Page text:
Diseases can be tricky movie villains. They're invisible and could be carried by anyone, making them particularly insidious and unnerving, and we have an innate fear of illness, whether it's killers like the plague or AIDS or the yearly discomfort from flu season. But you can't fight a virus like it's a psychopath with an ax, which is why so many disease movies have the infected turning into monsters or focus on the post-apocalyptic world after the pandemic has passed.
The new film Contagion tracks the first several weeks as a new virus sweeps the world, killing the infected in a matter of days. But what makes Contagion so unique and powerful is that the virus is only briefly the villain. Very quickly, that role shifts from the virus to the hands and faces of every person on the planet, and eventually to human nature itself. Watch the trailer for Contagion below.
Director Steven Soderbergh has assembled an all-star cast to tackle the many facets of the response to a pandemic, much as he did in his Oscar-winning 2000 film about the war on drugs, Traffic. Matt Damon plays Mitch, a father whose wife, Beth (played by Gwyneth Paltrow), is the disease's first victim (and that's not a spoiler since it's in the trailer). Jude Law is a muckraking blogger accusing the government of hiding information despite ulterior motives of his own.
But the film's true heroes are the scientists attempting to learn more about the virus and its origins in order to create a vaccine. This was particularly gratifying for me since I grew up in a family of scientists, and it's been maddening watching Republicans repeatedly ignore or mischaracterize science while publicly attacking scientists' motives and ethics.
The idea, as Republicans claim, of some international conspiracy of scientists attempting to hide information disproving evolution and climate change is ludicrous, since any scientist would love to find irrefutable evidence that overturns accepted science, and any scientist who knowingly falsified results would be risking their reputation and career.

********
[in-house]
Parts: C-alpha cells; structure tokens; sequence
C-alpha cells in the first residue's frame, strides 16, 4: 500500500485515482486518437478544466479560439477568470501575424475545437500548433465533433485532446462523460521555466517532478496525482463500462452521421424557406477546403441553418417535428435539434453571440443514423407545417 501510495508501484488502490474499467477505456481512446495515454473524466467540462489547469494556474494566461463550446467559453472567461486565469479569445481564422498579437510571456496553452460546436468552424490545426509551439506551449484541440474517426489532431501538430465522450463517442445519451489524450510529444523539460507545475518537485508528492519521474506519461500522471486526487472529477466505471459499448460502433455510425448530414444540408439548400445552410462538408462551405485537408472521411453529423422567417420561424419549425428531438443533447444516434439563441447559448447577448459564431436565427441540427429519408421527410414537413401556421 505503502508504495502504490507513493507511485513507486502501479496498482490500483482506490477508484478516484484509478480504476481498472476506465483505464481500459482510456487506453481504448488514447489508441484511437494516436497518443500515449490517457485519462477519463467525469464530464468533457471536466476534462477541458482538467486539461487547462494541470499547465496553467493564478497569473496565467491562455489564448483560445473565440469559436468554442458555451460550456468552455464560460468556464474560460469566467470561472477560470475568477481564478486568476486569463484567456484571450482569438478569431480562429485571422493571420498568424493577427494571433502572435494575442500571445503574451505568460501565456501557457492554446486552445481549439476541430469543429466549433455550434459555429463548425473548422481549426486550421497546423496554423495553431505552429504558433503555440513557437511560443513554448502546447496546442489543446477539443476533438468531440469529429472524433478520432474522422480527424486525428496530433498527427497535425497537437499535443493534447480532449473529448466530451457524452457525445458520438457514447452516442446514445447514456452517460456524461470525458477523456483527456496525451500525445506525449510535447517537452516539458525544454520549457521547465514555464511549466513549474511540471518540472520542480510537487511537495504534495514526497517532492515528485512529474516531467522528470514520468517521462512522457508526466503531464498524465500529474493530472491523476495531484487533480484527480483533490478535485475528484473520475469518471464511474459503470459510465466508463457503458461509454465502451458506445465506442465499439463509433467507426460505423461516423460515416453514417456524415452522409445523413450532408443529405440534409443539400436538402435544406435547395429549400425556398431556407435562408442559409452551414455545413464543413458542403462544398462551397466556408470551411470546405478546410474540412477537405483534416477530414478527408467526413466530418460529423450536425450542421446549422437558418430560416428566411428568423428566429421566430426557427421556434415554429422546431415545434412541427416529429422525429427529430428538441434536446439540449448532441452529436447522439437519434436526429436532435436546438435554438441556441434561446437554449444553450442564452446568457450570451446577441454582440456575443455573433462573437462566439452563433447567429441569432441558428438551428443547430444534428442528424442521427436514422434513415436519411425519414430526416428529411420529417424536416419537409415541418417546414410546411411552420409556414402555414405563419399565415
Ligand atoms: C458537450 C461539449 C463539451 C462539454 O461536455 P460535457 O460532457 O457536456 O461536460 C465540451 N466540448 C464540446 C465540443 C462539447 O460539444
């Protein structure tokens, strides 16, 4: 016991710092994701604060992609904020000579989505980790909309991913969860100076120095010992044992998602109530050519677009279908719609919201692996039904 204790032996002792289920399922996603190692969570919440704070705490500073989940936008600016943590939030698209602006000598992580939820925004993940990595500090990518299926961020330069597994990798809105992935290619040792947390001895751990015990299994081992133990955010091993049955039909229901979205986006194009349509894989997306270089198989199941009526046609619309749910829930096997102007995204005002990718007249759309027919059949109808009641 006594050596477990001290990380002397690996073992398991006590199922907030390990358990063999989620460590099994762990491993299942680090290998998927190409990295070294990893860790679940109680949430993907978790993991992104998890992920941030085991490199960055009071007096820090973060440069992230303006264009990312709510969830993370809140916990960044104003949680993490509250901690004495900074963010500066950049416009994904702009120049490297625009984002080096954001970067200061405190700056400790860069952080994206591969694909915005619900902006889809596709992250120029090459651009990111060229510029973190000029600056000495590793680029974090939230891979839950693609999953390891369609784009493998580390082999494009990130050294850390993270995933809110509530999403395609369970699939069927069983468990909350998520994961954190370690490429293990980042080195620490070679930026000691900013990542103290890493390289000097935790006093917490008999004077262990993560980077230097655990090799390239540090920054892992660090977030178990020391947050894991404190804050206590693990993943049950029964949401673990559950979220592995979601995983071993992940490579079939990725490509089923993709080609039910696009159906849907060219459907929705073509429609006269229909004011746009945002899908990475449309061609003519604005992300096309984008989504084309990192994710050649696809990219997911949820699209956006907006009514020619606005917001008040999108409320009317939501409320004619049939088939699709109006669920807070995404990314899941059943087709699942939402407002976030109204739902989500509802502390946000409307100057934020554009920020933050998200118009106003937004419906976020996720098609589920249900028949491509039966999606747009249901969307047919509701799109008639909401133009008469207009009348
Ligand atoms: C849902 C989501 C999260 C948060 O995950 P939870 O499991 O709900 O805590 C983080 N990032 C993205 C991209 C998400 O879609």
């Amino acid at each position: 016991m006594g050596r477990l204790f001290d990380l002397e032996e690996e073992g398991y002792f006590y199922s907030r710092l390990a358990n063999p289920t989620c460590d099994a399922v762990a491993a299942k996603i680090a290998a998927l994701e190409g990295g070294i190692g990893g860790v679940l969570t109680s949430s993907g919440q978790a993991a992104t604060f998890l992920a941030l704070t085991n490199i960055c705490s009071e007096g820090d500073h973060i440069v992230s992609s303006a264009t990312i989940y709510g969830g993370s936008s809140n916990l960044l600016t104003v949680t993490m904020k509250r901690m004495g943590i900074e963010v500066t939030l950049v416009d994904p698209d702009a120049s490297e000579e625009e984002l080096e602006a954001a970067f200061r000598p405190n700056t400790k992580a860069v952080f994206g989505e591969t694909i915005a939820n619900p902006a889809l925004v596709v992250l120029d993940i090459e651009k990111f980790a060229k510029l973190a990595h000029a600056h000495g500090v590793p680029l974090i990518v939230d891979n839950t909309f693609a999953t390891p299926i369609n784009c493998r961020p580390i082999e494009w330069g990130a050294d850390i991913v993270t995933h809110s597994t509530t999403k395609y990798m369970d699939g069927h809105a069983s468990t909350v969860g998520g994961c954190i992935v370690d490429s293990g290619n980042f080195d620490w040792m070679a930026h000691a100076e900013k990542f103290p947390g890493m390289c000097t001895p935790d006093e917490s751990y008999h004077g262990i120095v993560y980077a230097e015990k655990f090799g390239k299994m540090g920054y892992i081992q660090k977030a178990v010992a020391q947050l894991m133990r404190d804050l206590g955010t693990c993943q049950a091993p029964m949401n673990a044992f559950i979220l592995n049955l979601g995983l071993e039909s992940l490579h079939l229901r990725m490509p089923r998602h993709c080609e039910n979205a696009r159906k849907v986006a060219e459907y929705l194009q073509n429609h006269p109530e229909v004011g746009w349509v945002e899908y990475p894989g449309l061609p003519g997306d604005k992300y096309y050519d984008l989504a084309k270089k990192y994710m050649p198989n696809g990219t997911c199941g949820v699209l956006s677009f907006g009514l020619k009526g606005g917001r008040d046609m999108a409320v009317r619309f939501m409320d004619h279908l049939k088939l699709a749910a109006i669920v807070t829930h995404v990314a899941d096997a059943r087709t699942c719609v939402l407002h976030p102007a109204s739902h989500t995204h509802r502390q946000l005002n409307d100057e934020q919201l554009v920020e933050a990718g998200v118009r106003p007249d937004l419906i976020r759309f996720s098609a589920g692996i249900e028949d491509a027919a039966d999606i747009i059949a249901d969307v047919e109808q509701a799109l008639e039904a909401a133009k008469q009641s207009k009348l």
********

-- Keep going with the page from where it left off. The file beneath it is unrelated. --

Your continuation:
The scientists in Contagion (which include Laurence Fishburne, Kate Winslet, Jennifer Ehle, Elliott Gould and Marion Cotillard) are much more like the scientists I grew up around -- dedicated men and women who truly love science, the discovery of the unknown, and unlocking mysteries that improve people's lives. Contagion is actually a great lesson in how organizations like the Center for Disease Control and the World Health Organization work as they attempt to find a disease's origin, track its spread, and find ways to fight it. It's these scientists who risk their lives on the front lines of the world's deadliest microbial battles, and they deserve respect.
While the circumstances in Contagion become increasingly desperate as fear grips the population, the body count rises, government services shut down, and food supplies dwindle, the film maintains a calm, matter-of-fact tone that feels more concerned with reporting than judging or manipulating. And while characters sometimes do morally questionable things, their actions are understandable considering the threat they're facing, and the film never condemns them. All the acting is strong, particularly Damon, who's finally able to bring his experience as a father to a role along with his talent for giving natural, understated performances.
Contagion doesn't get its thrills from gore and surprises, but from the fact that the events in the film are so frighteningly plausible, quickly making you acutely aware of every cough, sneeze or sniffle you'll hear in the theater, as well as how often you touch your face, which the film says is a staggering 2-3,000 times A DAY. I can easily imagine Contagion being used as an educational tool, since there aren't many movies that fill you with such an overwhelming urge to wash your hands.
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